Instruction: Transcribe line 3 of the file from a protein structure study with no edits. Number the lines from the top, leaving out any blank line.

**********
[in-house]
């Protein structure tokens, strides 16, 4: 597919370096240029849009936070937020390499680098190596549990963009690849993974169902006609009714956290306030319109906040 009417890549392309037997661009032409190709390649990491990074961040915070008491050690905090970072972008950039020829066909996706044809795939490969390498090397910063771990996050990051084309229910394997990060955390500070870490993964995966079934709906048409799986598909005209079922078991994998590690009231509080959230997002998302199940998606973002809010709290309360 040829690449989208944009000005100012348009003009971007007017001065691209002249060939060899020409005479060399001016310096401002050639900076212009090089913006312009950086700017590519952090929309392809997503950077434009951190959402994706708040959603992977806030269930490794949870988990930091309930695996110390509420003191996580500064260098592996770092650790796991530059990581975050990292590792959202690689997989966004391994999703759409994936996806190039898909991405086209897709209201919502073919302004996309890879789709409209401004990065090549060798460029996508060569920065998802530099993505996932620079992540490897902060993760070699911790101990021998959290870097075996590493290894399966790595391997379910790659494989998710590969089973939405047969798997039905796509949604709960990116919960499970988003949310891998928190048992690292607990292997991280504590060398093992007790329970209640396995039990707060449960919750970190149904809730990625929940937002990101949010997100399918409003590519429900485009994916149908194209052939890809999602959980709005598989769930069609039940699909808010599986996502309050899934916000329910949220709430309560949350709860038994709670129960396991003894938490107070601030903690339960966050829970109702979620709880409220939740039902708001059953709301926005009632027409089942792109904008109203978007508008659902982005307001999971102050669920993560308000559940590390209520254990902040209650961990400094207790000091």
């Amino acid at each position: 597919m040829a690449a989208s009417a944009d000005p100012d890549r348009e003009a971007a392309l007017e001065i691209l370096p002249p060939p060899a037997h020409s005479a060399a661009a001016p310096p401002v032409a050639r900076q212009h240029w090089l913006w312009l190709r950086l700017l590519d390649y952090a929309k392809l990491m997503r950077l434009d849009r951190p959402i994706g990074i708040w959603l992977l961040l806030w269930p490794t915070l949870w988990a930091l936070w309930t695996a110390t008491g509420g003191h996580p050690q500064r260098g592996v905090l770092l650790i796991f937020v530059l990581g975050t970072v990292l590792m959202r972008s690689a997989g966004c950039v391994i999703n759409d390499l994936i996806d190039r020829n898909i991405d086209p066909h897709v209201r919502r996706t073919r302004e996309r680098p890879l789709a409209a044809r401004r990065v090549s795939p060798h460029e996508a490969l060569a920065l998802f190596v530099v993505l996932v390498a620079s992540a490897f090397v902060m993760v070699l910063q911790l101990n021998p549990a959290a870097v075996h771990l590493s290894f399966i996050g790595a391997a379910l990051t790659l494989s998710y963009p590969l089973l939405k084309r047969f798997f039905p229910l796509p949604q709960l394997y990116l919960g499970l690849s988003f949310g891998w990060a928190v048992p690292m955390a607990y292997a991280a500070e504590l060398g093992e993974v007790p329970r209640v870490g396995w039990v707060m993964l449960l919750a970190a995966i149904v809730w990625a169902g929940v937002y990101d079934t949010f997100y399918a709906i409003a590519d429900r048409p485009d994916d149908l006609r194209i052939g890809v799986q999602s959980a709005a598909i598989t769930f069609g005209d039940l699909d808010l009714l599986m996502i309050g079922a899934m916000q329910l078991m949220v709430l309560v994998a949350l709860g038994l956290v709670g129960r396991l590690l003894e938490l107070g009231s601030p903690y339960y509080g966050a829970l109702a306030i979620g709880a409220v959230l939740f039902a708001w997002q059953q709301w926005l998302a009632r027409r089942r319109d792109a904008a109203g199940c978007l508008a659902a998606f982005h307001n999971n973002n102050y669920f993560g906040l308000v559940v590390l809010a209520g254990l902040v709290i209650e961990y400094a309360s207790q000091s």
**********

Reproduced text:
């Amino acid at each position: 597919m040829a690449a989208s009417a944009d000005p100012d890549r348009e003009a971007a392309l007017e001065i691209l370096p002249p060939p060899a037997h020409s005479a060399a661009a001016p310096p401002v032409a050639r900076q212009h240029w090089l913006w312009l190709r950086l700017l590519d390649y952090a929309k392809l990491m997503r950077l434009d849009r951190p959402i994706g990074i708040w959603l992977l961040l806030w269930p490794t915070l949870w988990a930091l936070w309930t695996a110390t008491g509420g003191h996580p050690q500064r260098g592996v905090l770092l650790i796991f937020v530059l990581g975050t970072v990292l590792m959202r972008s690689a997989g966004c950039v391994i999703n759409d390499l994936i996806d190039r020829n898909i991405d086209p066909h897709v209201r919502r996706t073919r302004e996309r680098p890879l789709a409209a044809r401004r990065v090549s795939p060798h460029e996508a490969l060569a920065l998802f190596v530099v993505l996932v390498a620079s992540a490897f090397v902060m993760v070699l910063q911790l101990n021998p549990a959290a870097v075996h771990l590493s290894f399966i996050g790595a391997a379910l990051t790659l494989s998710y963009p590969l089973l939405k084309r047969f798997f039905p229910l796509p949604q709960l394997y990116l919960g499970l690849s988003f949310g891998w990060a928190v048992p690292m955390a607990y292997a991280a500070e504590l060398g093992e993974v007790p329970r209640v870490g396995w039990v707060m993964l449960l919750a970190a995966i149904v809730w990625a169902g929940v937002y990101d079934t949010f997100y399918a709906i409003a590519d429900r048409p485009d994916d149908l006609r194209i052939g890809v799986q999602s959980a709005a598909i598989t769930f069609g005209d039940l699909d808010l009714l599986m996502i309050g079922a899934m916000q329910l078991m949220v709430l309560v994998a949350l709860g038994l956290v709670g129960r396991l590690l003894e938490l107070g009231s601030p903690y339960y509080g966050a829970l109702a306030i979620g709880a409220v959230l939740f039902a708001w997002q059953q709301w926005l998302a009632r027409r089942r319109d792109a904008a109203g199940c978007l508008a659902a998606f982005h307001n999971n973002n102050y669920f993560g906040l308000v559940v590390l809010a209520g254990l902040v709290i209650e961990y400094a309360s207790q000091s």